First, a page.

Although he won’t boast about it, Martin Dunn is ahead of the hack
pack when it comes to new media. It is four years since he left the New
York Daily News as its editor-in-chief to establish a new-media arm for
Last week Dunn announced that he is embarking on a new e-venture which
he has named Front of Mind. Whatever you think of the name, Dunn has cut
himself a good deal with the Daily Mail & General Trust.
DMGT is funding him, his office and his research costs in return for
first refusal on involvement in any of the new-media service projects
that Dunn decides to bring to market. Although he won’t give details,
Dunn admits that he is fairly advanced on three web projects: one
mobile-phone related, one business-to-business idea and the other a
Dunn has secured for himself the thrill of the entrepreneurial challenge
but avoided almost all the contingent risks. Not that he’s a
He was ready to go it alone, coyly admitting that ’there is a lot of
financing available out there’, but DMGT came up with an offer he would
have been mad to turn down.
’I’m in a privileged position,’ he admits. ’I’m in a guaranteed
underpinned start-up. In the longer term, it is my belief that media
companies ought to start looking at business models like this. It’s a
great way of giving autonomy.
’It would be good to do a completely independent start-up but I’m
pragmatic and it’s a big world. DMGT opens doors and gives security at a
time when the internet is inevitably moving towards a shake-up. A lot of
’me-too’ projects will fall by the wayside and people won’t achieve the
dream of reaching the IPO stage.’
The DMGT backing also bestows on Dunn a commodity as precious as money -
time. ’The whole business moves so quickly that the problem is finding
time to think,’ Dunn says.
So what makes DMGT so confident in this man’s ability? Since he came
back from New York, he has been involved in a number of projects, not
all of which have been a success. There was Channel One, Associated’s
ill-fated television news venture.
More recently, Dunn was behind the launch of CharlotteStreet.com, one of
the many women-oriented websites that so far has failed to hit the mark.
He acknowledges there is room for improvement at CharlotteStreet.com and
reveals that there are some changes in the pipeline. ’The site will be
more simple,’ he says, ’and will capitalise on the community aspects of
sharing advice and experiences.’
So while not everything he touches turns to gold, Dunn has still notched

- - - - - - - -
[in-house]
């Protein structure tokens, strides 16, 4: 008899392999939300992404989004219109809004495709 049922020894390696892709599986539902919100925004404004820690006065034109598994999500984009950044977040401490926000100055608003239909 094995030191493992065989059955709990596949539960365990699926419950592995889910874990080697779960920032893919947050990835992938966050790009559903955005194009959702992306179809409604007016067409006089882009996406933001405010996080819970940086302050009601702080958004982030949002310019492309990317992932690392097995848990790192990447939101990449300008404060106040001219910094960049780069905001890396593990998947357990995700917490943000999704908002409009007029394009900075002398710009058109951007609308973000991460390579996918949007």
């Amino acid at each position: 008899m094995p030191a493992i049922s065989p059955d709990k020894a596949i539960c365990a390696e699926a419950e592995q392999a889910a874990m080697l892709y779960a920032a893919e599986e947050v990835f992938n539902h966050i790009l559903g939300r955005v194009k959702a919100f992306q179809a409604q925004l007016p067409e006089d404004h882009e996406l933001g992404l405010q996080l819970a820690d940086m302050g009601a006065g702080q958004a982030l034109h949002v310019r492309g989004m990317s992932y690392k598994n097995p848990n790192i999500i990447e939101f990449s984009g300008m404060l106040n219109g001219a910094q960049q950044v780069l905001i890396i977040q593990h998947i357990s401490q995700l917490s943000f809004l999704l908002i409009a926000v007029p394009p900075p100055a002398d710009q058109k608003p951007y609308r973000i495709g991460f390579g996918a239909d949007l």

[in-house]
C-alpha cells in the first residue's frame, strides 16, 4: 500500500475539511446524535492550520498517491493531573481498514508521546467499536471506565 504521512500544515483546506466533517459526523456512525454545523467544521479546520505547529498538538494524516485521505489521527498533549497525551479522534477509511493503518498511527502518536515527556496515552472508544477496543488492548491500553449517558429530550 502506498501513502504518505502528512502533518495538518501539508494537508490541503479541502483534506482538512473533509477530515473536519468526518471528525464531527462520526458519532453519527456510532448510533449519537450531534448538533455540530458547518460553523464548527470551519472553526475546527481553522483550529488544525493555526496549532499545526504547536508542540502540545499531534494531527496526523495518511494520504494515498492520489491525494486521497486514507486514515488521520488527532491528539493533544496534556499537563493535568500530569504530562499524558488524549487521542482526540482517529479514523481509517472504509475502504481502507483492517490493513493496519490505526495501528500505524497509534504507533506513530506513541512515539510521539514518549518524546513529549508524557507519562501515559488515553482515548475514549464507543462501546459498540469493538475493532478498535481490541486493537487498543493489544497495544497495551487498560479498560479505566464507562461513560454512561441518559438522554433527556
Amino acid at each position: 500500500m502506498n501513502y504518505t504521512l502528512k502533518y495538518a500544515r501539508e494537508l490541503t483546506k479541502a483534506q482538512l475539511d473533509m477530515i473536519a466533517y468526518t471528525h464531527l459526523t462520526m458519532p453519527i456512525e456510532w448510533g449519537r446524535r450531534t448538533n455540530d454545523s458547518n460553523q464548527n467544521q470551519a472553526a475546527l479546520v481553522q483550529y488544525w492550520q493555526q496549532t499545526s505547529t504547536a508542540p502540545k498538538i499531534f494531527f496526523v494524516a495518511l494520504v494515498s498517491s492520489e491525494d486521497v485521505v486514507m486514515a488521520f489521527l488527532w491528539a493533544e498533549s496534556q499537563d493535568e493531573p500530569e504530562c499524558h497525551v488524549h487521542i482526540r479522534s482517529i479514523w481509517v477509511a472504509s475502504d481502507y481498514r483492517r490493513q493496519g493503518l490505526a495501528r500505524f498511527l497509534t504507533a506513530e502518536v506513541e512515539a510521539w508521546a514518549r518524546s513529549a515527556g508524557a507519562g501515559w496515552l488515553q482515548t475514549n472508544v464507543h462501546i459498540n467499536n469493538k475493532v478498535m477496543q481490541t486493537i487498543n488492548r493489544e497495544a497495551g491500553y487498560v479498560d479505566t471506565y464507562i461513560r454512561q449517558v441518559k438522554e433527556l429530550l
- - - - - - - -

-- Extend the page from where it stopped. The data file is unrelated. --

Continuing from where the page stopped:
up a few remarkable achievements in his career. He is ’ever so proud’ of
turning Today around: ’It was shot when I got there and it was newspaper
of the year within 18 months, despite having half as many journalists as
the Daily Mail.’
Dunn turned around the New York Daily News in a similarly dramatic
fashion. When he took over, the newspaper had just come out of
bankruptcy. By the time he left, it was thriving again.
Dunn started in newspapers at the age of 17 and was still in the
business at 42. He served his time on the Dudley Herald, set up a
successful news agency in New York and did the glamour thing as editor
of Bizarre at The Sun (he went on to become deputy editor of the paper
So in 1996 Dunn was game for a new-media role at Associated Newspapers.
He says: ’Having worked in the US, where the net was more advanced, I
knew that I was being offered a great opportunity to get into it with an
early stage advantage. And it was a chance to stretch myself
Front of Mind will offer Dunn plenty of opportunity to do just that.
He is in the midst of recruiting a core staff of less than ten to start
working with him when the Front of Mind office opens in a few weeks’
Although he’s used to being the boss, Dunn expects to be taking orders
as well as giving them in the new set-up. ’If there’s one thing I’ve
learned about the internet,’ he says, ’it’s that no-one has all the
answers to any problem. You have to work as an interrelated team.’
Associated Newspapers’ press release about his new role is carefully
worded, saying DMGT is funding Front of Mind only ’initially’. If Dunn
gets the right team around him, the dream of an IPO can’t be too far
down the line. And as one of the internet’s early adopters and a man
brave enough to take risks, it would be churlish to begrudge him
membership of the internet millionaires’ club.
THE DUNN FILE
1974: Dudley Herald, trainee
1979: New York, freelance
1981: Daily Mail, reporter
1983: The Sun, freelance and New York correspondent
1990: The Sun, deputy editor
1991: Today, editor
1994: New York Daily News, editor-in-chief
1996: Associated New Media, editor-in-chief
2000: Front of Mind, managing director.